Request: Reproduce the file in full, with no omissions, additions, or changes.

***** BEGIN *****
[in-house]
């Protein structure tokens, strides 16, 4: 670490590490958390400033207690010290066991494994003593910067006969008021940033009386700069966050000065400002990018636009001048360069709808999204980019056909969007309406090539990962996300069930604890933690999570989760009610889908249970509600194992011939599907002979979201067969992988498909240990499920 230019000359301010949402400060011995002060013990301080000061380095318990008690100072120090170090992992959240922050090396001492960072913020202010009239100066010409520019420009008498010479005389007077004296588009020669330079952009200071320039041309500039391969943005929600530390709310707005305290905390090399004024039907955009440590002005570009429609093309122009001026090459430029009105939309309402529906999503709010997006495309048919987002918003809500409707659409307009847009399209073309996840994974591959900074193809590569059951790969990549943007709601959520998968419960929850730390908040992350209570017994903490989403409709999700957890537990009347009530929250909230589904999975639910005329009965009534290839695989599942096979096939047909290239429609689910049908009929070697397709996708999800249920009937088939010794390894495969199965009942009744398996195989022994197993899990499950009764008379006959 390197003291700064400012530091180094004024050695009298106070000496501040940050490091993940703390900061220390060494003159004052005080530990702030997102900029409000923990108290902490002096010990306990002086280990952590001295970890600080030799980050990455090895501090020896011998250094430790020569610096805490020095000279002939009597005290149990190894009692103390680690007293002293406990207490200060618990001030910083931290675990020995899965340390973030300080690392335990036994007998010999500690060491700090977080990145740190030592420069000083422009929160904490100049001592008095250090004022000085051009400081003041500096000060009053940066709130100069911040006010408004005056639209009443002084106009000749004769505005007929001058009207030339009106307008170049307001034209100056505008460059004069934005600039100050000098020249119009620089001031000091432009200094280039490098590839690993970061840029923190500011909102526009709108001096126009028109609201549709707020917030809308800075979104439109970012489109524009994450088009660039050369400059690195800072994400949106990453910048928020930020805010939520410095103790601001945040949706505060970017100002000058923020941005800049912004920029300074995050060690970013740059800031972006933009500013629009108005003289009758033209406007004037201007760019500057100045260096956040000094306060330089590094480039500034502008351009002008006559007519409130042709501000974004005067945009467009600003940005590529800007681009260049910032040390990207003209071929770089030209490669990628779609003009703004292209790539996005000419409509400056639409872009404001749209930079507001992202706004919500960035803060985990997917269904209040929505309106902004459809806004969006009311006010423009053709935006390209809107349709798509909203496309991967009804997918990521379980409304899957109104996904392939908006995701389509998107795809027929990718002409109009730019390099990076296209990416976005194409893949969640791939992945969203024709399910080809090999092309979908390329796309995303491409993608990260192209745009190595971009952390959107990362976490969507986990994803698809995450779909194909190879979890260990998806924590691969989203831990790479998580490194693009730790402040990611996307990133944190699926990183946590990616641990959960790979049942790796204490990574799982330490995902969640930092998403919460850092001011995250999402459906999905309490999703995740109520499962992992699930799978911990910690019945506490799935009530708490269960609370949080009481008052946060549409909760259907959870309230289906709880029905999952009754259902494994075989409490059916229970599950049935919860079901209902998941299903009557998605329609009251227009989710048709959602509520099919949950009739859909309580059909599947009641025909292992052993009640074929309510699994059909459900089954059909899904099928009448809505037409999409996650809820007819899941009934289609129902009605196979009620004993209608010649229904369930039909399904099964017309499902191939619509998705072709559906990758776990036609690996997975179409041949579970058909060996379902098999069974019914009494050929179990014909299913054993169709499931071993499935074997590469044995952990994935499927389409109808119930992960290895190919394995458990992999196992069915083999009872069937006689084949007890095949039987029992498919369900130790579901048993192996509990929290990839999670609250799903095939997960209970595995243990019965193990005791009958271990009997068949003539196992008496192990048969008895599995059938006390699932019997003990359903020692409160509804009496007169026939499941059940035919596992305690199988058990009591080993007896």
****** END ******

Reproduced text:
[in-house]
């Protein structure tokens, strides 16, 4: 670490590490958390400033207690010290066991494994003593910067006969008021940033009386700069966050000065400002990018636009001048360069709808999204980019056909969007309406090539990962996300069930604890933690999570989760009610889908249970509600194992011939599907002979979201067969992988498909240990499920 230019000359301010949402400060011995002060013990301080000061380095318990008690100072120090170090992992959240922050090396001492960072913020202010009239100066010409520019420009008498010479005389007077004296588009020669330079952009200071320039041309500039391969943005929600530390709310707005305290905390090399004024039907955009440590002005570009429609093309122009001026090459430029009105939309309402529906999503709010997006495309048919987002918003809500409707659409307009847009399209073309996840994974591959900074193809590569059951790969990549943007709601959520998968419960929850730390908040992350209570017994903490989403409709999700957890537990009347009530929250909230589904999975639910005329009965009534290839695989599942096979096939047909290239429609689910049908009929070697397709996708999800249920009937088939010794390894495969199965009942009744398996195989022994197993899990499950009764008379006959 390197003291700064400012530091180094004024050695009298106070000496501040940050490091993940703390900061220390060494003159004052005080530990702030997102900029409000923990108290902490002096010990306990002086280990952590001295970890600080030799980050990455090895501090020896011998250094430790020569610096805490020095000279002939009597005290149990190894009692103390680690007293002293406990207490200060618990001030910083931290675990020995899965340390973030300080690392335990036994007998010999500690060491700090977080990145740190030592420069000083422009929160904490100049001592008095250090004022000085051009400081003041500096000060009053940066709130100069911040006010408004005056639209009443002084106009000749004769505005007929001058009207030339009106307008170049307001034209100056505008460059004069934005600039100050000098020249119009620089001031000091432009200094280039490098590839690993970061840029923190500011909102526009709108001096126009028109609201549709707020917030809308800075979104439109970012489109524009994450088009660039050369400059690195800072994400949106990453910048928020930020805010939520410095103790601001945040949706505060970017100002000058923020941005800049912004920029300074995050060690970013740059800031972006933009500013629009108005003289009758033209406007004037201007760019500057100045260096956040000094306060330089590094480039500034502008351009002008006559007519409130042709501000974004005067945009467009600003940005590529800007681009260049910032040390990207003209071929770089030209490669990628779609003009703004292209790539996005000419409509400056639409872009404001749209930079507001992202706004919500960035803060985990997917269904209040929505309106902004459809806004969006009311006010423009053709935006390209809107349709798509909203496309991967009804997918990521379980409304899957109104996904392939908006995701389509998107795809027929990718002409109009730019390099990076296209990416976005194409893949969640791939992945969203024709399910080809090999092309979908390329796309995303491409993608990260192209745009190595971009952390959107990362976490969507986990994803698809995450779909194909190879979890260990998806924590691969989203831990790479998580490194693009730790402040990611996307990133944190699926990183946590990616641990959960790979049942790796204490990574799982330490995902969640930092998403919460850092001011995250999402459906999905309490999703995740109520499962992992699930799978911990910690019945506490799935009530708490269960609370949080009481008052946060549409909760259907959870309230289906709880029905999952009754259902494994075989409490059916229970599950049935919860079901209902998941299903009557998605329609009251227009989710048709959602509520099919949950009739859909309580059909599947009641025909292992052993009640074929309510699994059909459900089954059909899904099928009448809505037409999409996650809820007819899941009934289609129902009605196979009620004993209608010649229904369930039909399904099964017309499902191939619509998705072709559906990758776990036609690996997975179409041949579970058909060996379902098999069974019914009494050929179990014909299913054993169709499931071993499935074997590469044995952990994935499927389409109808119930992960290895190919394995458990992999196992069915083999009872069937006689084949007890095949039987029992498919369900130790579901048993192996509990929290990839999670609250799903095939997960209970595995243990019965193990005791009958271990009997068949003539196992008496192990048969008895599995059938006390699932019997003990359903020692409160509804009496007169026939499941059940035919596992305690199988058990009591080993007896």